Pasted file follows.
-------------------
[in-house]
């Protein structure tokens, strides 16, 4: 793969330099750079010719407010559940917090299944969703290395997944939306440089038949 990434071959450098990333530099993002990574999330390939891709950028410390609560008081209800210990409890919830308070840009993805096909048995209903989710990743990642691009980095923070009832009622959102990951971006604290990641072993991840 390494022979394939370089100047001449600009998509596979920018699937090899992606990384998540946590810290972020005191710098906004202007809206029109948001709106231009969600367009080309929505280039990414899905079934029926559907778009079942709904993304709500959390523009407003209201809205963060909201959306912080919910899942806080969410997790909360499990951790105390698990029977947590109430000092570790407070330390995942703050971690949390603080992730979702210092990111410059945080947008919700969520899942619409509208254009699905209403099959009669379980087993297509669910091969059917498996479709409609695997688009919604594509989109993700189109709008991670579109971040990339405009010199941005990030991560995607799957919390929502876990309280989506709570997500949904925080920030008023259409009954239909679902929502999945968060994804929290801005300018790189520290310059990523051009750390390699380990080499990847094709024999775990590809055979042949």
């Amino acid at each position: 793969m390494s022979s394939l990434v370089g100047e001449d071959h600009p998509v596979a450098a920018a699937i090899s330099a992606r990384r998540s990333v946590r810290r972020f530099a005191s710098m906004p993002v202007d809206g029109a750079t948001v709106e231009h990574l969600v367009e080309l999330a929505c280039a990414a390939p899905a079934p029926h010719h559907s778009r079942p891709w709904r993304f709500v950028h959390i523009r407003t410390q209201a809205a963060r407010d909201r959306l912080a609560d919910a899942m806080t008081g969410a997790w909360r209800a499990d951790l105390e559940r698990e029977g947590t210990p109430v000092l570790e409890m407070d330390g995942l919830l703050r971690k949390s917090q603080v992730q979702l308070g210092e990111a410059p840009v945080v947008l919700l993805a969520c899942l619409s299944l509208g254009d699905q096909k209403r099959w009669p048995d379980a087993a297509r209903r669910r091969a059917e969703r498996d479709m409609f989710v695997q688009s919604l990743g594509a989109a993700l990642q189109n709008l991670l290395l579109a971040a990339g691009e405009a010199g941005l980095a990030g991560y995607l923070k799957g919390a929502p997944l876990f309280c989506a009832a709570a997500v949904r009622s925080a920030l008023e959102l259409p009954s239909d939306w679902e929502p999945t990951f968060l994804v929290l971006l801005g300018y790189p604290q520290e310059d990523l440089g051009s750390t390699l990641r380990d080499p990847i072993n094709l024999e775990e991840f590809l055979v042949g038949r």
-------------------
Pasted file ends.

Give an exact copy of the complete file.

[in-house]
């Protein structure tokens, strides 16, 4: 793969330099750079010719407010559940917090299944969703290395997944939306440089038949 990434071959450098990333530099993002990574999330390939891709950028410390609560008081209800210990409890919830308070840009993805096909048995209903989710990743990642691009980095923070009832009622959102990951971006604290990641072993991840 390494022979394939370089100047001449600009998509596979920018699937090899992606990384998540946590810290972020005191710098906004202007809206029109948001709106231009969600367009080309929505280039990414899905079934029926559907778009079942709904993304709500959390523009407003209201809205963060909201959306912080919910899942806080969410997790909360499990951790105390698990029977947590109430000092570790407070330390995942703050971690949390603080992730979702210092990111410059945080947008919700969520899942619409509208254009699905209403099959009669379980087993297509669910091969059917498996479709409609695997688009919604594509989109993700189109709008991670579109971040990339405009010199941005990030991560995607799957919390929502876990309280989506709570997500949904925080920030008023259409009954239909679902929502999945968060994804929290801005300018790189520290310059990523051009750390390699380990080499990847094709024999775990590809055979042949």
């Amino acid at each position: 793969m390494s022979s394939l990434v370089g100047e001449d071959h600009p998509v596979a450098a920018a699937i090899s330099a992606r990384r998540s990333v946590r810290r972020f530099a005191s710098m906004p993002v202007d809206g029109a750079t948001v709106e231009h990574l969600v367009e080309l999330a929505c280039a990414a390939p899905a079934p029926h010719h559907s778009r079942p891709w709904r993304f709500v950028h959390i523009r407003t410390q209201a809205a963060r407010d909201r959306l912080a609560d919910a899942m806080t008081g969410a997790w909360r209800a499990d951790l105390e559940r698990e029977g947590t210990p109430v000092l570790e409890m407070d330390g995942l919830l703050r971690k949390s917090q603080v992730q979702l308070g210092e990111a410059p840009v945080v947008l919700l993805a969520c899942l619409s299944l509208g254009d699905q096909k209403r099959w009669p048995d379980a087993a297509r209903r669910r091969a059917e969703r498996d479709m409609f989710v695997q688009s919604l990743g594509a989109a993700l990642q189109n709008l991670l290395l579109a971040a990339g691009e405009a010199g941005l980095a990030g991560y995607l923070k799957g919390a929502p997944l876990f309280c989506a009832a709570a997500v949904r009622s925080a920030l008023e959102l259409p009954s239909d939306w679902e929502p999945t990951f968060l994804v929290l971006l801005g300018y790189p604290q520290e310059d990523l440089g051009s750390t390699l990641r380990d080499p990847i072993n094709l024999e775990e991840f590809l055979v042949g038949r």